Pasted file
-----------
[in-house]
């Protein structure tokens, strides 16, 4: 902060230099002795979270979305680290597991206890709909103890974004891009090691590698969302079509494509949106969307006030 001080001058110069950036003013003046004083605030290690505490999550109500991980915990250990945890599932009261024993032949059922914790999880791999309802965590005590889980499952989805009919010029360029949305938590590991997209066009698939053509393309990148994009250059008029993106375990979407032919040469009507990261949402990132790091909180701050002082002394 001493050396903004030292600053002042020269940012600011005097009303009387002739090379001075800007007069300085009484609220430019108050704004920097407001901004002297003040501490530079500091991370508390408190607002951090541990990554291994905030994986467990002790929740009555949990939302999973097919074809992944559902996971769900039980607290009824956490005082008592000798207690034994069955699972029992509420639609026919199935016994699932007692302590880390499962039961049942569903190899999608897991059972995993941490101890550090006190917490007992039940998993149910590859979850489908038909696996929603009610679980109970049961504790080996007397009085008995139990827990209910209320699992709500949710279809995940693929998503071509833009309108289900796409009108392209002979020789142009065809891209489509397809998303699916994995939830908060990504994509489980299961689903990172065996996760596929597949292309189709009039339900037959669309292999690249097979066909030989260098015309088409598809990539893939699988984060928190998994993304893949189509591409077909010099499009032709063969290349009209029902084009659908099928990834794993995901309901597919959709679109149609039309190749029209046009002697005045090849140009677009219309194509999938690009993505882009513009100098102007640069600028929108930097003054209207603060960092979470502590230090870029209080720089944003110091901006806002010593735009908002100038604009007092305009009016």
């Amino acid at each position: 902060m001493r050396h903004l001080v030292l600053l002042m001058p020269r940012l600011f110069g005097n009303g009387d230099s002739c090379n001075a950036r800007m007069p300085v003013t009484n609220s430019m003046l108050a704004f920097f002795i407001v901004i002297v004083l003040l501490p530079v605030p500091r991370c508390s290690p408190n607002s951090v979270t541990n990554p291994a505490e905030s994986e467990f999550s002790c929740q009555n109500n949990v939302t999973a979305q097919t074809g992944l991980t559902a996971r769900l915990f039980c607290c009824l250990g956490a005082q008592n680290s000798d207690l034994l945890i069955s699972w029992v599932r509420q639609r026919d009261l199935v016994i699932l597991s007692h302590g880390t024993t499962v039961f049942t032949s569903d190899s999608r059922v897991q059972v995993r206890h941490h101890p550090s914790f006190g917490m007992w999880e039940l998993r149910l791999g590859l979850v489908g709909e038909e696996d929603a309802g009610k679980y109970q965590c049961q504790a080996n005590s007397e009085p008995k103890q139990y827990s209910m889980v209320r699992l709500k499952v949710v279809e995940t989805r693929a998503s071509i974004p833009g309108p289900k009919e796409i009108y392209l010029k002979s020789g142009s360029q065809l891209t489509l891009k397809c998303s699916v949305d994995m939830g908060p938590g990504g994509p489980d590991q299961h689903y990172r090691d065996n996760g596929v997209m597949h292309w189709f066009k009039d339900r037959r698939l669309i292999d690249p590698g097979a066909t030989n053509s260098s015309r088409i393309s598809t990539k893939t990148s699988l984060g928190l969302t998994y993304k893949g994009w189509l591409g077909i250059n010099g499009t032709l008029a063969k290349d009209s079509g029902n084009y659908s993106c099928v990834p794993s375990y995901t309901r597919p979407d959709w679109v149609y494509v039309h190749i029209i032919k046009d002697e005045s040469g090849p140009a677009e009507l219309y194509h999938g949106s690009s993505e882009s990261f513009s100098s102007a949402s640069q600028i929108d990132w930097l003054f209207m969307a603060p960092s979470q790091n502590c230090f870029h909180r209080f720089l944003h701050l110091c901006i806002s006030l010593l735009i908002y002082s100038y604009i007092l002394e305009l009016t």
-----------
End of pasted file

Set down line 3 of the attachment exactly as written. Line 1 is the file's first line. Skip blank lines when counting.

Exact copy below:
């Amino acid at each position: 902060m001493r050396h903004l001080v030292l600053l002042m001058p020269r940012l600011f110069g005097n009303g009387d230099s002739c090379n001075a950036r800007m007069p300085v003013t009484n609220s430019m003046l108050a704004f920097f002795i407001v901004i002297v004083l003040l501490p530079v605030p500091r991370c508390s290690p408190n607002s951090v979270t541990n990554p291994a505490e905030s994986e467990f999550s002790c929740q009555n109500n949990v939302t999973a979305q097919t074809g992944l991980t559902a996971r769900l915990f039980c607290c009824l250990g956490a005082q008592n680290s000798d207690l034994l945890i069955s699972w029992v599932r509420q639609r026919d009261l199935v016994i699932l597991s007692h302590g880390t024993t499962v039961f049942t032949s569903d190899s999608r059922v897991q059972v995993r206890h941490h101890p550090s914790f006190g917490m007992w999880e039940l998993r149910l791999g590859l979850v489908g709909e038909e696996d929603a309802g009610k679980y109970q965590c049961q504790a080996n005590s007397e009085p008995k103890q139990y827990s209910m889980v209320r699992l709500k499952v949710v279809e995940t989805r693929a998503s071509i974004p833009g309108p289900k009919e796409i009108y392209l010029k002979s020789g142009s360029q065809l891209t489509l891009k397809c998303s699916v949305d994995m939830g908060p938590g990504g994509p489980d590991q299961h689903y990172r090691d065996n996760g596929v997209m597949h292309w189709f066009k009039d339900r037959r698939l669309i292999d690249p590698g097979a066909t030989n053509s260098s015309r088409i393309s598809t990539k893939t990148s699988l984060g928190l969302t998994y993304k893949g994009w189509l591409g077909i250059n010099g499009t032709l008029a063969k290349d009209s079509g029902n084009y659908s993106c099928v990834p794993s375990y995901t309901r597919p979407d959709w679109v149609y494509v039309h190749i029209i032919k046009d002697e005045s040469g090849p140009a677009e009507l219309y194509h999938g949106s690009s993505e882009s990261f513009s100098s102007a949402s640069q600028i929108d990132w930097l003054f209207m969307a603060p960092s979470q790091n502590c230090f870029h909180r209080f720089l944003h701050l110091c901006i806002s006030l010593l735009i908002y002082s100038y604009i007092l002394e305009l009016t």